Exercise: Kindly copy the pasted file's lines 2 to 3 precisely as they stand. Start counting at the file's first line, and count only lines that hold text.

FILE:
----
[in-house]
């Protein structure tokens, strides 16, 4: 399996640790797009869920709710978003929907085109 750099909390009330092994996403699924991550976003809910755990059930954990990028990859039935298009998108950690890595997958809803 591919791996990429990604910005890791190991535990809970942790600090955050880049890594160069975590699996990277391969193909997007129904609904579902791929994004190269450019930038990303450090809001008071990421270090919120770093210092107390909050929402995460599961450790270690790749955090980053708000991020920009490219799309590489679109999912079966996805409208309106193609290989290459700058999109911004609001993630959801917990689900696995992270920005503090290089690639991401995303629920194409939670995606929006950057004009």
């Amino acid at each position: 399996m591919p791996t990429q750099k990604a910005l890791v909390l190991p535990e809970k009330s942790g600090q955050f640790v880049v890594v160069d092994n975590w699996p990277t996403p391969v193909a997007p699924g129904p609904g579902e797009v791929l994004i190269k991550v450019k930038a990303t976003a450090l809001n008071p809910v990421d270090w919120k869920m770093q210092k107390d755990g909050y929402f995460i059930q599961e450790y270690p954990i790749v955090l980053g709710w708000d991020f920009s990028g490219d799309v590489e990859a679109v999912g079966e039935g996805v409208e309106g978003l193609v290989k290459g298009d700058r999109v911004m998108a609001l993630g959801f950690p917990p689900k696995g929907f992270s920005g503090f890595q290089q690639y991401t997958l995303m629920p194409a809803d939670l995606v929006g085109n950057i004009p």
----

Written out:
């Protein structure tokens, strides 16, 4: 399996640790797009869920709710978003929907085109 750099909390009330092994996403699924991550976003809910755990059930954990990028990859039935298009998108950690890595997958809803 591919791996990429990604910005890791190991535990809970942790600090955050880049890594160069975590699996990277391969193909997007129904609904579902791929994004190269450019930038990303450090809001008071990421270090919120770093210092107390909050929402995460599961450790270690790749955090980053708000991020920009490219799309590489679109999912079966996805409208309106193609290989290459700058999109911004609001993630959801917990689900696995992270920005503090290089690639991401995303629920194409939670995606929006950057004009």
């Amino acid at each position: 399996m591919p791996t990429q750099k990604a910005l890791v909390l190991p535990e809970k009330s942790g600090q955050f640790v880049v890594v160069d092994n975590w699996p990277t996403p391969v193909a997007p699924g129904p609904g579902e797009v791929l994004i190269k991550v450019k930038a990303t976003a450090l809001n008071p809910v990421d270090w919120k869920m770093q210092k107390d755990g909050y929402f995460i059930q599961e450790y270690p954990i790749v955090l980053g709710w708000d991020f920009s990028g490219d799309v590489e990859a679109v999912g079966e039935g996805v409208e309106g978003l193609v290989k290459g298009d700058r999109v911004m998108a609001l993630g959801f950690p917990p689900k696995g929907f992270s920005g503090f890595q290089q690639y991401t997958l995303m629920p194409a809803d939670l995606v929006g085109n950057i004009p």